Musing About Merriment in Our Mirthfulness

Mirth is defined as good-humored play which tickles everyone's fancy and offends no one.

The merriment in mirth, like tension and competition everywhere, follows an oft-imitated model. The model presented here was developed by Stanford University Professor Rene Girard and by UC Riverside student Bill Mason. It applies in general to all humor at any level of intensity, from mirth to viciousness. It has 5 stages.

1. Mimetic Desire for Mirth
One party identifies Mirth as an object of desire and other parties reflect that desire. Examples of things children and adults find merry: mirth, humor, theater, satire, parody, jokes, monkey business. Whatever the Mirth Culture tells us is funny, that's what people decide is laughable.

2. Mimetic Rivalry for More Merriment
Now the parties begin competing for more mirth. Whatever forms of merriment emerge, people copy them. If it's a mean-spirited rivalry, it's played as a win/lose game. To win, you only need to make some people snicker while making your rival wince. Typical strategies are put downs or parodies. If it's a good-humored playfulness, it's played as a win/win game. To win the Game of Mirth you must tickle everyone's fancy while offending no one.

3. Skandalon
Skandalon is a Greek word that means "taking the bait". It's the root of "slander" and "scandal." In the rivalry for merriment, if one side is offended they are caught in the temptation of Skandalon and feel compelled to retaliate. Thus begins a mean-spirited Chilly War, fought on the battlefield of the psyche, in which the goal is to chill out the other side. Skandalon is what makes it so hard not to take the bait, so hard just to walk away. It's so easy to retaliate. The give and take escalates.

4. Scapegoating and Alienation
Eventually one side crosses some arbitrary threshold of concern where the supervising authorities feel compelled to intervene. It's essentially random which side crosses first, but often it's the weaker faction, which uses more wicked humor (or even a punch in the nose) to maintain parity. Whichever side goes over the arbitrary line becomes blameworthy, and the others who kept their mirth below threshold are offended. They gang up on the scapegoat, sending him or her to the Jail of Bad Souls, or even calling for the authorities to intervene and humiliate the scapegoat.

5. Acceptable, Politically Correct, and Sacred Humor
To appease the crowd, the authorities determine guilt and visit sanctions and humiliation on the scapegoat. Then everyone laughs. (If the scapegoat is able to laugh, he or she gets a Buddha Nature, if not, the scapegoat gets an Azazel Nature.) This escalates the humor to the next higher level of authority in our culture.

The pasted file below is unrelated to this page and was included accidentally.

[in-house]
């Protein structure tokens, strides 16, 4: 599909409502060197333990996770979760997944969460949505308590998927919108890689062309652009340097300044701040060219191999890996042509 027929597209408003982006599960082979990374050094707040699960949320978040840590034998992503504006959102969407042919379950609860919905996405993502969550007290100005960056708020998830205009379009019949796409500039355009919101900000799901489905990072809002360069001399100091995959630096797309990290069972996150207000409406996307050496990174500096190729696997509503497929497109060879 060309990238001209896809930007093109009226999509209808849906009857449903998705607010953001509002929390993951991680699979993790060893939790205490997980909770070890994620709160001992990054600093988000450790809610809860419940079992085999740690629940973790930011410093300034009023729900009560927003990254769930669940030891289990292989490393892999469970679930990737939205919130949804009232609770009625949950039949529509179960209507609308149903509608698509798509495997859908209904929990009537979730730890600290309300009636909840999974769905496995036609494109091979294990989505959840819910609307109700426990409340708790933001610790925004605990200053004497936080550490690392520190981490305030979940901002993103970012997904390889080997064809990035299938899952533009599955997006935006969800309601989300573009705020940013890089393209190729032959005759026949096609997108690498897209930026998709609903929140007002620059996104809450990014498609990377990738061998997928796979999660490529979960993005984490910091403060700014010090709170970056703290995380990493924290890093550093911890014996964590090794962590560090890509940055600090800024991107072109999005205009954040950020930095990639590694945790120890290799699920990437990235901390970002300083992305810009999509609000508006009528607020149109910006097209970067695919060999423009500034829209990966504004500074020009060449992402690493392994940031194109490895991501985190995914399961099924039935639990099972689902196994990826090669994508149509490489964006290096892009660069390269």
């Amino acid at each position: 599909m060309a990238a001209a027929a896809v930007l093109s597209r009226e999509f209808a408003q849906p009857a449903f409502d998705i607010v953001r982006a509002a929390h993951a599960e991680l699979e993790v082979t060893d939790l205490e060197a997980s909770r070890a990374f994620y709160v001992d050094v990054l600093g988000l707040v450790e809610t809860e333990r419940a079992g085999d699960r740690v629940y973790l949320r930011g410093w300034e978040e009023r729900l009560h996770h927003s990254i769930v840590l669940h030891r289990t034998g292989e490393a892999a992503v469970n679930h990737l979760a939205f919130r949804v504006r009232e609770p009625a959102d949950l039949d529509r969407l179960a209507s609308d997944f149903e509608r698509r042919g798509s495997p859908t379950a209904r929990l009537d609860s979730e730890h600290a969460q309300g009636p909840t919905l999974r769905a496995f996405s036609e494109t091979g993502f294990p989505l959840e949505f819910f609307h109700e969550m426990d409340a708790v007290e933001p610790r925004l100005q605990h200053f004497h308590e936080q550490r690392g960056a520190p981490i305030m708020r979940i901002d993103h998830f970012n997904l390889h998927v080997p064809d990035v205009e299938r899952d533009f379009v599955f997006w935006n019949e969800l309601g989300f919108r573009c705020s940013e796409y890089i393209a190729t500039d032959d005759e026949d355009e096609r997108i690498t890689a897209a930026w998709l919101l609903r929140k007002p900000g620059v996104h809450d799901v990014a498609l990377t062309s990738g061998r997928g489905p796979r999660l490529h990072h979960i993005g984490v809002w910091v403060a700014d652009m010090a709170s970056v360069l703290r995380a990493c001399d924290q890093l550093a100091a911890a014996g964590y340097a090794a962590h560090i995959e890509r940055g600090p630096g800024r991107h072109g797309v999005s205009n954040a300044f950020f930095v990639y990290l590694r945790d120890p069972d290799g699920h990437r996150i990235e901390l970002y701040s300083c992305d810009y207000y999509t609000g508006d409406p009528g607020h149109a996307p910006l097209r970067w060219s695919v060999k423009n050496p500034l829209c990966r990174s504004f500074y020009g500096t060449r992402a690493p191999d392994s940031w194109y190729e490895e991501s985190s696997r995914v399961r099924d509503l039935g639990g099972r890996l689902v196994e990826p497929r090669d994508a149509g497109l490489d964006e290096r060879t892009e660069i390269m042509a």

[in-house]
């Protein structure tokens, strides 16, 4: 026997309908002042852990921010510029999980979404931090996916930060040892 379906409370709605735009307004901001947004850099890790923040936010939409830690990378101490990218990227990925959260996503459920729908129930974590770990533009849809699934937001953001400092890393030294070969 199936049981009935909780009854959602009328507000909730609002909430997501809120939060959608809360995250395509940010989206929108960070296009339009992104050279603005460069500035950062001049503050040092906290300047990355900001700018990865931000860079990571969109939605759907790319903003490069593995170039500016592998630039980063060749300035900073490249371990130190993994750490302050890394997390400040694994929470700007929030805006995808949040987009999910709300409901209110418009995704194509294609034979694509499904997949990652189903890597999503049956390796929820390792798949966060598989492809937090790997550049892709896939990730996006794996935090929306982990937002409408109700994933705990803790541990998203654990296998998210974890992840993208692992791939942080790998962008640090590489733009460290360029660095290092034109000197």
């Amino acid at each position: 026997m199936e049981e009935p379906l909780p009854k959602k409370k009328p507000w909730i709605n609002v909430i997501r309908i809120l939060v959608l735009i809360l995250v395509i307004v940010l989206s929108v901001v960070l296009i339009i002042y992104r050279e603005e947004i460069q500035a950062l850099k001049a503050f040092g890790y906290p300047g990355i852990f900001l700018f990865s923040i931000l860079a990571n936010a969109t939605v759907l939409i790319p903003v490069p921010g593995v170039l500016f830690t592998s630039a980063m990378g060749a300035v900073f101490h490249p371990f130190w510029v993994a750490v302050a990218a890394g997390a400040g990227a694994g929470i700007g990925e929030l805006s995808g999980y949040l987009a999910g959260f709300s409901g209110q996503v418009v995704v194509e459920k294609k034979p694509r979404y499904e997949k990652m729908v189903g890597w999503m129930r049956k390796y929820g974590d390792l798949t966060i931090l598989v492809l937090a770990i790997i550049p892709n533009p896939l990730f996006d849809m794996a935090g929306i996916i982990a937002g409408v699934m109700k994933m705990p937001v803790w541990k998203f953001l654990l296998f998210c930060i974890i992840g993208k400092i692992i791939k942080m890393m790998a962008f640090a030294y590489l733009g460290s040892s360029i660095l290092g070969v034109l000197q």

The 5-stage pattern repeats at all levels of humor and for all rivalries and competitions. The most vicious satire is reserved for people highest up in the power structure. Ethnic conflicts, guardians and those they guard, school "tribes" and politicians follow this model. Well, actually, almost everyone follows it.

At every point in a battle of wits, the dynamic is somewhere in the 5-stage model, which repeats endlessly.

The only way to stop the insanity is to adopt the conscious goal of de-escalation and run the model backwards toward Mirth. Giving up the desire to be mean-spirited, avoiding the temptation of skandalon, avoiding scapegoating, avoiding authorized and sanctioned humiliation.

A common type of scapegoat is a person who bears witness and speaks the truth to power. Sensitive figures in childhood were made fun of for bearing witness to mean-spirited humor.

In Littleton, the community witnessed the escalation of the pervasive and horrific culture of verbal savageness that adolescents wage with cruel verbal abuse, shunning, and other powerful tokens of disrespect.

Mean-spiritedness, left to itself tends to escalate over time.

We need to think our way out of verbal violence by mindfully running the model backward, de-escalating nasty humer and moving toward mirth.

At every stage of the model, we need to be mindful of the dynamic we are caught up in, and consciously elect to run the model in reverse.

With Girard and Mason's Systems Theoretic Model of the dynamic structure of mirth and merriment, we can discover the optimal strategy to drive the system in reverse toward good humor and mirth.

It's pure science, pure reason, and pure common sense. These methods of thought all reach the same insightful solution to getting along.

It's time we learned it so that we can discontinue the mindless practice of amusing ourselves to death. It's time we learned, reviewed, reflected, and meditated on the Mimetic Mirth Model. You can do that in the context of your faith, or while daydreaming. It's the same calming mindfulness.

Reference: Gil Bailie, Violence Unveiled: Humanity at the Crossroads
Chain of Credit

--Barry Kort, Ph.D.
--Nancy Williams, M.S.

This document is on the Web at:

Bill Mason's mirthful parody of this model, has not been crafted yet.

Copyleft The Orenda Project
Copyleft Barry Kort,
Copyleft Nancy Williams,

This document may be circulated or improved without permission, as long as it tickles everyone's fancy and offends no one.